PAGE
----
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Why 8-Year-Old Manipuri Climate Activist Licypriya Kangujam Hates Being Called ‘Greta of India’

Licypriya Kangujam and Greta Thunberg | Image credit: Twitter

Licypriya Kangujam and Greta Thunberg | Image credit: Twitter

Licypriya Kangujam from Manipur has been called 'Greta of India' despite being the youngest and an award-winning climate activist in the country.

At age eight, Licypriya Kangujam from Manipur has become the face of climate change activism in India. Known as India's youngest climate activist, Licy got the opportunity to attend the third Asia Ministerial Conference for Disaster Risks reduction 2018 (AMCDRR 2018) in Ulaanbaatar, Mongolia at just the age of six. From then on, life has not been the same for Licy.

"My life changed when I got the opportunity to speak at the conference," little Licy tells News18. "It was the first time I got to raise my voice to world leaders and draw their attention toward the climate crisis".

From receiving the honorary Dr APJ Abdul Kalam Children's Award to a World Children Peace Prize as well as an India Peace Prize, Licy's resolve against environmental hazards and her dedicated agitation for climate action has not only earned her a name but also respect in the fraternity.

Licy says that the media attention her accolades have brought has helped her highlight her cause. But there is a particular aspect of the publicity that she does not care for - being called "India's Greta".

Despite her continual efforts to create space for young and diverse climate activists from across the world, young Licy feels that the media often strips young activists of their indigenous identities, especially people of colour or those with less privilege.

“What some media houses are doing is very wrong. Every activist in the world have their own country, own journey, own struggle, own story and own identity. When media portrays our name wrongly, it creates lots of controversy in our movement, Licy tells News18.

The young Manipuri activist recently took to Twitter to express the feeling of loss of identity that such comparisons invariably bring. She asked people to stop referring to her as India's Greta because she wasn't doing her "activism to look like Greta Thunberg."

She further said, "We have common goals but I have my own identity, story. I began my movement since July 2018 even before Greta was started."

Greta Thunberg, of course, needs to introduction. The 16-year-old climate change activist became a household face after she started sitting outside the Swedish Parliament with her signature placard that said 'Strike for Climate Change'. Greta's solo rprotest drew the eyes of the entire world and within a year, 'Strike for Climate Change' became an international phenomenon in which thousands of children and adults took part. Greta has since been invited to speak at iimportant events in front of world leaders and even TIME Face of the Year 2019.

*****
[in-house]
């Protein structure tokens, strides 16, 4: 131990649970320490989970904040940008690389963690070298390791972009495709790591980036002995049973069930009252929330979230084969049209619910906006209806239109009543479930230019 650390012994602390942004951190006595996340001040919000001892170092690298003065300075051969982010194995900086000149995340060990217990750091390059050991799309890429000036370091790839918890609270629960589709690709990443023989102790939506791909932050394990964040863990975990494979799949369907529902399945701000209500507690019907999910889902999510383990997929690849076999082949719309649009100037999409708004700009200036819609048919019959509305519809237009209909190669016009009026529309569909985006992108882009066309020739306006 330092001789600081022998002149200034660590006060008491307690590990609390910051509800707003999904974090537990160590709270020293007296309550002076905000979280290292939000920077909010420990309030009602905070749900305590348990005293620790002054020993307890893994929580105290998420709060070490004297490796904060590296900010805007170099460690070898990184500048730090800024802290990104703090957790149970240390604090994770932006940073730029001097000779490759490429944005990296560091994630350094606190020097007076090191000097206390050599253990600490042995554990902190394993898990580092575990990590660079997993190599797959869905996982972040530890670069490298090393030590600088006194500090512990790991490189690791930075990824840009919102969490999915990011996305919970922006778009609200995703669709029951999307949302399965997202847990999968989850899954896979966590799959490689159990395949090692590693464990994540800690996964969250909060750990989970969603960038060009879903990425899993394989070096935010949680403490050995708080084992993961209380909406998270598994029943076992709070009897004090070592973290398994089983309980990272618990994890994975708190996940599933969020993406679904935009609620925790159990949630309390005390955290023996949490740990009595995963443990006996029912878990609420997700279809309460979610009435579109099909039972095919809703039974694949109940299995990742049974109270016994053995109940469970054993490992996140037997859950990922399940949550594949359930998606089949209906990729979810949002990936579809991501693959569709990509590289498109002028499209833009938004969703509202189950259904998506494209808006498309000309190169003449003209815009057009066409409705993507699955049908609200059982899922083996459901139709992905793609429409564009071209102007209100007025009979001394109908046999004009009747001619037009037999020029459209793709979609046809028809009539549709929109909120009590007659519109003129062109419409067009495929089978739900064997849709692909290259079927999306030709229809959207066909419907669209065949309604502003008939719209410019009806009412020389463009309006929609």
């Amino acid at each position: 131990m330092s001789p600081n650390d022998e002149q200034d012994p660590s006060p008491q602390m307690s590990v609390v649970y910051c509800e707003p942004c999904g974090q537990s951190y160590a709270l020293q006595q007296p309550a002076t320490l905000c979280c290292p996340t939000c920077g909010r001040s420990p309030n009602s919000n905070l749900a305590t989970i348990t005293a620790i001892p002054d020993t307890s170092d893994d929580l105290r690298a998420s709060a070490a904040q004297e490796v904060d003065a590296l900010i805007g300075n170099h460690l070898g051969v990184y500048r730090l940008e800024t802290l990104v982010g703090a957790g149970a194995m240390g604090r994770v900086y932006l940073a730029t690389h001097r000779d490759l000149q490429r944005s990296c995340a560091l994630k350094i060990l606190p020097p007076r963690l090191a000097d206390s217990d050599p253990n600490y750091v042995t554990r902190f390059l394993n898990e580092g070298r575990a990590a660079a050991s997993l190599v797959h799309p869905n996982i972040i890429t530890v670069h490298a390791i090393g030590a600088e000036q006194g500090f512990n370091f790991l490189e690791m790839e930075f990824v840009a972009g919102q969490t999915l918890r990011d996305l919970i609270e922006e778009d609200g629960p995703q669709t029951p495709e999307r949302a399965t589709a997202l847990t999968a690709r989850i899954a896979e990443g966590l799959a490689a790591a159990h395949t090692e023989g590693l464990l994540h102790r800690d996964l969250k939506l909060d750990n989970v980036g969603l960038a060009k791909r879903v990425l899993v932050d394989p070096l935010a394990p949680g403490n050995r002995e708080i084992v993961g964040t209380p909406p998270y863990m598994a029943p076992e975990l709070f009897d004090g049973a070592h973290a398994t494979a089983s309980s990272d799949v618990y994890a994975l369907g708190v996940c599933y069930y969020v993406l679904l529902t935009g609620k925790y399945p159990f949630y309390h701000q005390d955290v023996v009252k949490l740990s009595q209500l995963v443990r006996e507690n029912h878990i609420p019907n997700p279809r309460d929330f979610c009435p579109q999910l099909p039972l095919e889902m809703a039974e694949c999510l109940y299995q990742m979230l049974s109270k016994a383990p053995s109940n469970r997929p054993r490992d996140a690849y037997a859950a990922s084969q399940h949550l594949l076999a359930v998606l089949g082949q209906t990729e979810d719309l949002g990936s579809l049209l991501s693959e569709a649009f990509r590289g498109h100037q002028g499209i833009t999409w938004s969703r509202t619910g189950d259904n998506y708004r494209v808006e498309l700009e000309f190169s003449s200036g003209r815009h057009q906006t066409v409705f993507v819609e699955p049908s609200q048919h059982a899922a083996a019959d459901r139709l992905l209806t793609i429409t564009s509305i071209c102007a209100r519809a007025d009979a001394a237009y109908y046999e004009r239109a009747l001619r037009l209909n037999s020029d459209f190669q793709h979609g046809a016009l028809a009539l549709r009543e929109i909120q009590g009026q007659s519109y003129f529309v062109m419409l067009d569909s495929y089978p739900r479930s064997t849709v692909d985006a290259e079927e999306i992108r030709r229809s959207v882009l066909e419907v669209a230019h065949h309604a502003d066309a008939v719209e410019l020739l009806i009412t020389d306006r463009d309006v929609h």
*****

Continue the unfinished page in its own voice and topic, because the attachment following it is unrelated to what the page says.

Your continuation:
Licy points out that she started her activism in 2018 as well, in fact even before Greta became famous. But when she looked herself up on Google, she found no mentions of her name.

While Licy appreciates Greta's work, she blames the media for creating an 'imbalance' between climate activists by stereotyping Greta as the face of climate activism and merging all other identities with hers.

"When Greta began her movement, she had wide media coverage and support. So she could attract global attention in very short period of time, given that climate change is already a pressing issue,” she said. The 8-year-old feels that media in her country was not even half as active in covering its own climate warriors. "Indian media are more focused on politics rather than such global issues. And also they underestimate local activists," Licy tells News18.

Licy had been part of the 2019 United Nations Climate Change Conference, also known as COP25, where Greta's speech to world leaders became international news. Licy also addressed world leaders there and even met Greta and discussed ideas with her. However, she found no mention of it on Indian media.

Much like Greta, Licy also dropped out of school to protest climate change. While Greta was 15 at the time, Licy was only seven. And yet, Indian media continued to "ignore" her.

She even took to Twitter to write about this neglect.

Such coverage not only disheartens activists individually but also the shared relationship and camaraderie between activists working in different spheres and countries.

"Greta and I have a mutual respect and understanding as good friends, but because of such media stories with the headline referring me as “Greta of India”, I feel shy to meet her," she said, adding, "It creates an imbalance in our mutual respect, as such comparison goes on to establish that someone is higher than the other."

With the government and local authorities turning a deaf ear to her venture and effects, Licy feels that the constant comparison with Greta may also be having and adverse affect on her own activism, diluting the impact of her demands on many climate change policies by Indian leaders.

In a powerful post on Twitter, Licy recently said that by calling her 'Greta of India', others were not "covering" her story but "deleting" it.

Nevertheless, the little girl says she will continue to tirelessly work for climate action and refuses to be tagged as "someone else's venture".

"We can’t make our leaders to listen to our voices. They already ignored us and they are still ignoring. The best way to educate our leaders is through their own children and grand children by making climate change as a compulsory subject in the school curriculum," Licy concludes.

The 8-year-old, however, knows that the road ahead is not easy and losing her identity at such a tender age may just be one of the many roadblocks in her mission to make Earth sustainable.